Kyl says Democrats have decided to use reconciliation

In remarks that contradict published media reports, Sen. Jon Kyl, the Republican whip, told Hugh Hewitt on Thursday that the Democrats have decided—though they have not formally announced it—to try to pass the health care bill via reconciliation. Oddly, Kyl’s information has not been widely written up. The transcript of the key part of the interview is here; the transcript of the full ten minute interview is here; the audio can be heard here. The plan as described by Kyle seems different from the one reported by Dick Morris and Eileen McGann earlier in the week. The latter involves the House passing the Senate bill, after the Senate Democrats have promised the House Democrats that they will then pass certain changes in the bill through reconciliation. The process as Kyl sees it would start with the Senate passing the desired changes via reconciliation.

Kyl’s information, which was posted at Hewitt’s site late Thursday afternoon, contradicts the stories from the AP and the New York Times on Friday morning in which the top congressional Democrats and White House chief of staff Rahm Emanuel indicated that they were unable to move the health care bill forward and were leaving it aside for an indefinite period while they attended to other issues. I and others took this as meaning that the bill was practically speaking dead. Also, as Kyl himself notes, even if the House and Senate leadership has decided on the reconciliation path, they would still have to win over House members who absolutely object to certain features of the Senate bill, an obstacle that the Democrats faced even before Scott Brown’s election 11 days ago.

- end of initial entry -

LA writes:

Here’s a story today which puts Kyl’s statement into doubt. Rep. Maxine Waters (Black, California) said yesterday that it will be “very difficult” to pass the bill, because the Democrats have no “road map” by which it can be done.

But Kyl’s whole point, made on Thursday, is that the Democrats have decided on a road map. If an extreme left-liberal congresswoman like Waters is saying on Friday that there is no road map, then there is no road map. Unless we are to believe that the Republican Kyl is more privy to the Democrats’ inner discussions than a Democratic House member.

The article is from The Hill:

Rep. Waters: Dems who say healthcare is ‘on life support are correct’
By Tony Romm—01/30/10 10:45 AM ET

Add Rep. Maxine Waters (Calif.) to the list of Democrats who now say their healthcare reform bills are imperiled.

During an interview on Friday, the congresswoman stressed it was going to be “very difficult” to pass that legislation in the coming weeks, mostly because House and Senate leaders are still without a “roadmap” and have yet to address key policy differences between the two chambers’ efforts.

“I suspect that the people who say it’s on life support are correct,” Waters added, referencing Democratic Sens. Mary Landrieu (La.) and Mark Pryor’s (Ark.) similar remarks earlier this week.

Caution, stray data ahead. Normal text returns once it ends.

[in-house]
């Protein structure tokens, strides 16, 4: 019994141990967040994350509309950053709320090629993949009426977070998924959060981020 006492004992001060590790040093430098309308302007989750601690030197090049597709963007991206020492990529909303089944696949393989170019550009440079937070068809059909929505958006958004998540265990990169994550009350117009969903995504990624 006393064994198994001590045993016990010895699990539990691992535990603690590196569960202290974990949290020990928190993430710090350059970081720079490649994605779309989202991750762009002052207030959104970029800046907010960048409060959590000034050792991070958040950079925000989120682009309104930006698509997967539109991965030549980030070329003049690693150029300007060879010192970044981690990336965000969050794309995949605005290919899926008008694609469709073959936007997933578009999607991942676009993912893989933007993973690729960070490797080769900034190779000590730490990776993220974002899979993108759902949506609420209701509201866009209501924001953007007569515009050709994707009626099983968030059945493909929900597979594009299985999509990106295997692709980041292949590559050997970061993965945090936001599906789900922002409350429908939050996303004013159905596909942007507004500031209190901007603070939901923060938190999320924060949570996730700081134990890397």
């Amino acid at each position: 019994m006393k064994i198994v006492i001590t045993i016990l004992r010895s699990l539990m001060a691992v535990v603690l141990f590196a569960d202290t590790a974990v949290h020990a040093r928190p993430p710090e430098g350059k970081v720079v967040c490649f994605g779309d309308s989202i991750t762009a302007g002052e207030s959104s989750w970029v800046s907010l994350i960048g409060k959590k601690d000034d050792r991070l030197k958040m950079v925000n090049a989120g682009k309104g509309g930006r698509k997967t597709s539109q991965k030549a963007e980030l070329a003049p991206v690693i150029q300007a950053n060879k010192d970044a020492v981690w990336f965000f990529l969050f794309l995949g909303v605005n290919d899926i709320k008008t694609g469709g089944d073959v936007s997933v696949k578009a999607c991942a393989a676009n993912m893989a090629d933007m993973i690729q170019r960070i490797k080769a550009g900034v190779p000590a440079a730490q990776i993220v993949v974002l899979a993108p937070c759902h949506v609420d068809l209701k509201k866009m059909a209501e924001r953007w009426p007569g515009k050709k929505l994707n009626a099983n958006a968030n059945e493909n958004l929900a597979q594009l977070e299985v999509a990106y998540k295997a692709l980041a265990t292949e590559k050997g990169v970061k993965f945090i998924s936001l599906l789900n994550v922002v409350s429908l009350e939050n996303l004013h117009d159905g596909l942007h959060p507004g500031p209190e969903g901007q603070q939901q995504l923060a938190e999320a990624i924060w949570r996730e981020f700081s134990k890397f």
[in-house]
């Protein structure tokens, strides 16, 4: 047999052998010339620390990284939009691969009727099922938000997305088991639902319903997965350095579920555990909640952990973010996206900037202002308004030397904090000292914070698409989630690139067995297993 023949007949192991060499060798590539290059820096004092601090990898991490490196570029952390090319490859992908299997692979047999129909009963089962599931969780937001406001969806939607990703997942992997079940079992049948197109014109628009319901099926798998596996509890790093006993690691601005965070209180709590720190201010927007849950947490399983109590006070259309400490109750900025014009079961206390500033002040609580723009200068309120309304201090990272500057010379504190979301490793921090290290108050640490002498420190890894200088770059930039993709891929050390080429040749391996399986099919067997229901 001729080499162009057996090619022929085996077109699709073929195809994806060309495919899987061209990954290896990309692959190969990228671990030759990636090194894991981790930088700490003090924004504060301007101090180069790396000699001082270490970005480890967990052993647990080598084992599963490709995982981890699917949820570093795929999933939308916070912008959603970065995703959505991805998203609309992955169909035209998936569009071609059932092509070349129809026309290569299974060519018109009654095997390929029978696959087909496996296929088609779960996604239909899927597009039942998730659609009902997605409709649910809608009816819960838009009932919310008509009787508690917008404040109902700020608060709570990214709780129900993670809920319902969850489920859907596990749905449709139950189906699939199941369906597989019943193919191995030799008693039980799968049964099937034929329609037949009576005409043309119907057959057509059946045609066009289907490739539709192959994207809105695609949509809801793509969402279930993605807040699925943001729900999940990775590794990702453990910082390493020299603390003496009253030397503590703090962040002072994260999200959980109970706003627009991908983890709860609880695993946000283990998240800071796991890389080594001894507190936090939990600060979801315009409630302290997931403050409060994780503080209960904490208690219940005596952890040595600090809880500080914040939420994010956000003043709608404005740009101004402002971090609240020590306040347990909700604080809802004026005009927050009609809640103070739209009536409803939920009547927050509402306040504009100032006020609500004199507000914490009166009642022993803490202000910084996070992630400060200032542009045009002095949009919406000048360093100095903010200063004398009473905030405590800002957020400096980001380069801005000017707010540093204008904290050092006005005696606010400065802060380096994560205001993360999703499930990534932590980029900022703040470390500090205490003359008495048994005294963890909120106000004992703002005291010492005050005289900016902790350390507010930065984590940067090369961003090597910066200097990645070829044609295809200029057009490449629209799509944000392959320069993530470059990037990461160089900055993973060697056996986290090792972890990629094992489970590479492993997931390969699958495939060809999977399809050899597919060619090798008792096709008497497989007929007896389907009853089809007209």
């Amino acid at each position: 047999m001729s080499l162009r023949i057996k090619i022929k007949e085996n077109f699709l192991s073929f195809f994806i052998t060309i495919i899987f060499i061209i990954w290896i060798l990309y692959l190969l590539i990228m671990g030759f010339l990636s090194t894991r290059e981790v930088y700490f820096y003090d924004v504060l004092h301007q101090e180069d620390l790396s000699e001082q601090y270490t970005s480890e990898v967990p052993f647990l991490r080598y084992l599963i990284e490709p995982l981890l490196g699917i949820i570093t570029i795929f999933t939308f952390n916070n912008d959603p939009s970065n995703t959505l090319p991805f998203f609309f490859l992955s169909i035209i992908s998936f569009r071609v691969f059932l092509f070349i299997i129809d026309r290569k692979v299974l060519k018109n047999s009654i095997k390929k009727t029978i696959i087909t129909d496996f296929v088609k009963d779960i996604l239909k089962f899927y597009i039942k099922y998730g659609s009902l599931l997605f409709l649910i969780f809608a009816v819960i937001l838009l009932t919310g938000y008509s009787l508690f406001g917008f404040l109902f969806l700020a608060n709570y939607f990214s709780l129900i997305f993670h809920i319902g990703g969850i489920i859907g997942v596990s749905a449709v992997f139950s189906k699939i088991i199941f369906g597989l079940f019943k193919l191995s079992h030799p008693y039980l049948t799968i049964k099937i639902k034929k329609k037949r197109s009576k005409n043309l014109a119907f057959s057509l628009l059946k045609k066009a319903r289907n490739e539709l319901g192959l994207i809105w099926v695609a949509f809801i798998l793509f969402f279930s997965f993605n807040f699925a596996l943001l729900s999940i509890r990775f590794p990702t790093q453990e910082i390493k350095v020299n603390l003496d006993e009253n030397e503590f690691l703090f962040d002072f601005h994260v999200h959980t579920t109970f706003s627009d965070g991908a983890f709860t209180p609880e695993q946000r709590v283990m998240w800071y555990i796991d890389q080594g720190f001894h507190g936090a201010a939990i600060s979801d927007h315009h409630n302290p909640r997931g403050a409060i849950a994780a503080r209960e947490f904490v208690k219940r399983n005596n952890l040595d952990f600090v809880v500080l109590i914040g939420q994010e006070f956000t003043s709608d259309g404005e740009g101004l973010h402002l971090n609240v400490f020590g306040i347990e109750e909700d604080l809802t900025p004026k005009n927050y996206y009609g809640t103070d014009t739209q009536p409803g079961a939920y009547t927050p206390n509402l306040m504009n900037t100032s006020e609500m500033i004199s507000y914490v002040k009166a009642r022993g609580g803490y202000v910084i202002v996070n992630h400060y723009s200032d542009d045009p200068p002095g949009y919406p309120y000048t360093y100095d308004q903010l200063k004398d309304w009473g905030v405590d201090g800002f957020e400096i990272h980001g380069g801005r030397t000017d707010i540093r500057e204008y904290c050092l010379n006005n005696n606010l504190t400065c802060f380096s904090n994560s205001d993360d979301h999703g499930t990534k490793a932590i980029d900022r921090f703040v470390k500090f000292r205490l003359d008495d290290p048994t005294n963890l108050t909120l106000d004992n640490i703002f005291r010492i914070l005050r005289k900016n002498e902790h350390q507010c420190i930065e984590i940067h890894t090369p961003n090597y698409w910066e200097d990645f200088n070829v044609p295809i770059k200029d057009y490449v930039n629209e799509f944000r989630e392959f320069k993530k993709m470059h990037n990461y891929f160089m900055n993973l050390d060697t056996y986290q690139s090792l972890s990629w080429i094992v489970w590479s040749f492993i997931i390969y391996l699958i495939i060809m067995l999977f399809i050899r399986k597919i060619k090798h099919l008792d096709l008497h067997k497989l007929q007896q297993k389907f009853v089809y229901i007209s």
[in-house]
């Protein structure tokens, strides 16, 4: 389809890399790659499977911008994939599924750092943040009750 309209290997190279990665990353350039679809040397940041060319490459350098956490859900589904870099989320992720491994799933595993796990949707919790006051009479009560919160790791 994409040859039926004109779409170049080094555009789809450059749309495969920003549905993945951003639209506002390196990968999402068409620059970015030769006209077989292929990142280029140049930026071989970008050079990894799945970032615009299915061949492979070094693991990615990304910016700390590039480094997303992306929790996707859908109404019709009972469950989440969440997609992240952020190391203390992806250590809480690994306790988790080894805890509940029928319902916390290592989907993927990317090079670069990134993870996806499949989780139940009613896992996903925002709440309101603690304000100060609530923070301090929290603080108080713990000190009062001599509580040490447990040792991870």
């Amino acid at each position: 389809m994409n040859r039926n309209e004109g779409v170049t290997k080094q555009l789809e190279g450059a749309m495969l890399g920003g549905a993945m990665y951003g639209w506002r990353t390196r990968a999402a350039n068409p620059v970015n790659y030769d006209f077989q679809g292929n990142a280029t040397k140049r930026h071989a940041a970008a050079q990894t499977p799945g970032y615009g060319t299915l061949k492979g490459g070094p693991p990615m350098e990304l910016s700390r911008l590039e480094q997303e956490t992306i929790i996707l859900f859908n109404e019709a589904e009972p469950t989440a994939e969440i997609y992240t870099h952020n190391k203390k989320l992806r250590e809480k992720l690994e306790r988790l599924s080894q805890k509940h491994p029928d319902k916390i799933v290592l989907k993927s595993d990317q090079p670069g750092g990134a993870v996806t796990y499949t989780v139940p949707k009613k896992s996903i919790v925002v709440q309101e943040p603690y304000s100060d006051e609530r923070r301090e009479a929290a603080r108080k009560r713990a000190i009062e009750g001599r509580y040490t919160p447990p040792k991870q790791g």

Democrats healthcare reform bill remains at a crossroads this week for a number of reasons, mostly political.

Senate Democrats no longer have a 60-vote majority in the chamber, following the election of Republican Scott Brown in Massachusetts, creating the likelihood of a healthcare filibuster.

Consequently, the party could try to pass their bill through the 51-vote reconciliation process, but Democratic aides last week said they feared that strategy would open their bill to an infinite number of GOP amendments, which would further delay passage.

House lawmakers could instead pass the Senate bill, but Speaker Nancy Pelosi (D-Calif.) stressed this month she lacks the votes to try that. Conversely, the chamber could pass a scaled-down healthcare bill, or they could break it up into smaller chunks, but the chamber’s liberals hardly support that call.

Worse yet, those political arguments only sit atop a mound of policy debates over abortion, taxes, care delivery, coverage and a host of other issues, lawmakers have previously pointed out.

Those concerns have prompted a number of prominent Democrats to suggest the bill is not going to reach the president’s desk, even within the next month. The possibility for additional delay has even prompted Senate Democratic Leader Harry Reid (Nev.) to stress there is “no rush” to pass a bill, as Democrats still have a year to finish legislation before it expires.

But Waters on Friday implored her party to “throw down the gauntlet.” Referring to GOP opposition, she said Senate Democrats in particular had to “go for it” and force Republicans to follow through on their filibuster threats.

“I agree with the president in his State of the Union address,” she added, “and he said we’ve come to far to turn back now.”

Posted by Lawrence Auster at January 30, 2010 10:08 AM | Send

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